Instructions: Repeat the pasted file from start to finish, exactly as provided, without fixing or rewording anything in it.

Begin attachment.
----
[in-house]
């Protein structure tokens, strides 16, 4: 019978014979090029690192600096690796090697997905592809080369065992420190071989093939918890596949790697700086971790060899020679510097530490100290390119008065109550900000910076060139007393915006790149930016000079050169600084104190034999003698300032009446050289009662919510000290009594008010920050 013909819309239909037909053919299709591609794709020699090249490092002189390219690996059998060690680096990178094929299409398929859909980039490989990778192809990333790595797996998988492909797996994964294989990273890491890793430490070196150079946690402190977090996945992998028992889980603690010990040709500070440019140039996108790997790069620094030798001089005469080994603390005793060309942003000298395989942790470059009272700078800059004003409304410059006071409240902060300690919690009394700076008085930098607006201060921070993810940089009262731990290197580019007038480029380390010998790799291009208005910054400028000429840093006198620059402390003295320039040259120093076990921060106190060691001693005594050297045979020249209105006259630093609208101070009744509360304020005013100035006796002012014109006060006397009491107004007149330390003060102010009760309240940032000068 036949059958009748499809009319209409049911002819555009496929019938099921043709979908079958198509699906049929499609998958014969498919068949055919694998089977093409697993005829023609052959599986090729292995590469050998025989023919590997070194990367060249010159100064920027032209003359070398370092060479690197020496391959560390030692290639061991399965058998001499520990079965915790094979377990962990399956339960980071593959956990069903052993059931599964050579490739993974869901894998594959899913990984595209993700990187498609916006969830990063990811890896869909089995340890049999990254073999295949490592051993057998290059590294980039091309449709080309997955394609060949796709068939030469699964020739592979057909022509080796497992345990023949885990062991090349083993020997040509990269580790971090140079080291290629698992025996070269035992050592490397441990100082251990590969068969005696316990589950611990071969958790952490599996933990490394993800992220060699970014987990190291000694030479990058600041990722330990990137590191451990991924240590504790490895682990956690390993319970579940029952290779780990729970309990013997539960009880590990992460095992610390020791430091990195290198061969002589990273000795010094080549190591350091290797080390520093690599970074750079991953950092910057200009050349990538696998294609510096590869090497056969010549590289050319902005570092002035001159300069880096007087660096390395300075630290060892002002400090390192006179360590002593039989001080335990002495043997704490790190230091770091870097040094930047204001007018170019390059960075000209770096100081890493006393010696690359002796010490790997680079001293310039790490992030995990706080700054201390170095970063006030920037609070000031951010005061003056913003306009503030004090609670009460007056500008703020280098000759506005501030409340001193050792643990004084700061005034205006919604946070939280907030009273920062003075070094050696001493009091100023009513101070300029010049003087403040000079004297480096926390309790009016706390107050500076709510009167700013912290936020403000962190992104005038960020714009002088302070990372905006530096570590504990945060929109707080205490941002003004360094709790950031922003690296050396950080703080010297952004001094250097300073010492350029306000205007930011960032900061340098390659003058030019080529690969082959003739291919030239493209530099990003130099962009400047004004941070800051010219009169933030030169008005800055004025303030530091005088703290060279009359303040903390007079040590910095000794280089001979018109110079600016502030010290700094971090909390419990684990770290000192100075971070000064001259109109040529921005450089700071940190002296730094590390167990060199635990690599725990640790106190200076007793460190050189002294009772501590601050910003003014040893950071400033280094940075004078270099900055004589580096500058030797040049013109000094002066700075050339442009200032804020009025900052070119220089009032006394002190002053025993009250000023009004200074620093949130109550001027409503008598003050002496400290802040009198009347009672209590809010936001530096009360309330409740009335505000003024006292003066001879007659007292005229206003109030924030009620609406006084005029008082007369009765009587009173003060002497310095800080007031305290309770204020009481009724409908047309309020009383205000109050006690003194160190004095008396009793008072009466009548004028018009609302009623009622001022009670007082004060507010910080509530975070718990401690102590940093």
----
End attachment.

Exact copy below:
[in-house]
């Protein structure tokens, strides 16, 4: 019978014979090029690192600096690796090697997905592809080369065992420190071989093939918890596949790697700086971790060899020679510097530490100290390119008065109550900000910076060139007393915006790149930016000079050169600084104190034999003698300032009446050289009662919510000290009594008010920050 013909819309239909037909053919299709591609794709020699090249490092002189390219690996059998060690680096990178094929299409398929859909980039490989990778192809990333790595797996998988492909797996994964294989990273890491890793430490070196150079946690402190977090996945992998028992889980603690010990040709500070440019140039996108790997790069620094030798001089005469080994603390005793060309942003000298395989942790470059009272700078800059004003409304410059006071409240902060300690919690009394700076008085930098607006201060921070993810940089009262731990290197580019007038480029380390010998790799291009208005910054400028000429840093006198620059402390003295320039040259120093076990921060106190060691001693005594050297045979020249209105006259630093609208101070009744509360304020005013100035006796002012014109006060006397009491107004007149330390003060102010009760309240940032000068 036949059958009748499809009319209409049911002819555009496929019938099921043709979908079958198509699906049929499609998958014969498919068949055919694998089977093409697993005829023609052959599986090729292995590469050998025989023919590997070194990367060249010159100064920027032209003359070398370092060479690197020496391959560390030692290639061991399965058998001499520990079965915790094979377990962990399956339960980071593959956990069903052993059931599964050579490739993974869901894998594959899913990984595209993700990187498609916006969830990063990811890896869909089995340890049999990254073999295949490592051993057998290059590294980039091309449709080309997955394609060949796709068939030469699964020739592979057909022509080796497992345990023949885990062991090349083993020997040509990269580790971090140079080291290629698992025996070269035992050592490397441990100082251990590969068969005696316990589950611990071969958790952490599996933990490394993800992220060699970014987990190291000694030479990058600041990722330990990137590191451990991924240590504790490895682990956690390993319970579940029952290779780990729970309990013997539960009880590990992460095992610390020791430091990195290198061969002589990273000795010094080549190591350091290797080390520093690599970074750079991953950092910057200009050349990538696998294609510096590869090497056969010549590289050319902005570092002035001159300069880096007087660096390395300075630290060892002002400090390192006179360590002593039989001080335990002495043997704490790190230091770091870097040094930047204001007018170019390059960075000209770096100081890493006393010696690359002796010490790997680079001293310039790490992030995990706080700054201390170095970063006030920037609070000031951010005061003056913003306009503030004090609670009460007056500008703020280098000759506005501030409340001193050792643990004084700061005034205006919604946070939280907030009273920062003075070094050696001493009091100023009513101070300029010049003087403040000079004297480096926390309790009016706390107050500076709510009167700013912290936020403000962190992104005038960020714009002088302070990372905006530096570590504990945060929109707080205490941002003004360094709790950031922003690296050396950080703080010297952004001094250097300073010492350029306000205007930011960032900061340098390659003058030019080529690969082959003739291919030239493209530099990003130099962009400047004004941070800051010219009169933030030169008005800055004025303030530091005088703290060279009359303040903390007079040590910095000794280089001979018109110079600016502030010290700094971090909390419990684990770290000192100075971070000064001259109109040529921005450089700071940190002296730094590390167990060199635990690599725990640790106190200076007793460190050189002294009772501590601050910003003014040893950071400033280094940075004078270099900055004589580096500058030797040049013109000094002066700075050339442009200032804020009025900052070119220089009032006394002190002053025993009250000023009004200074620093949130109550001027409503008598003050002496400290802040009198009347009672209590809010936001530096009360309330409740009335505000003024006292003066001879007659007292005229206003109030924030009620609406006084005029008082007369009765009587009173003060002497310095800080007031305290309770204020009481009724409908047309309020009383205000109050006690003194160190004095008396009793008072009466009548004028018009609302009623009622001022009670007082004060507010910080509530975070718990401690102590940093």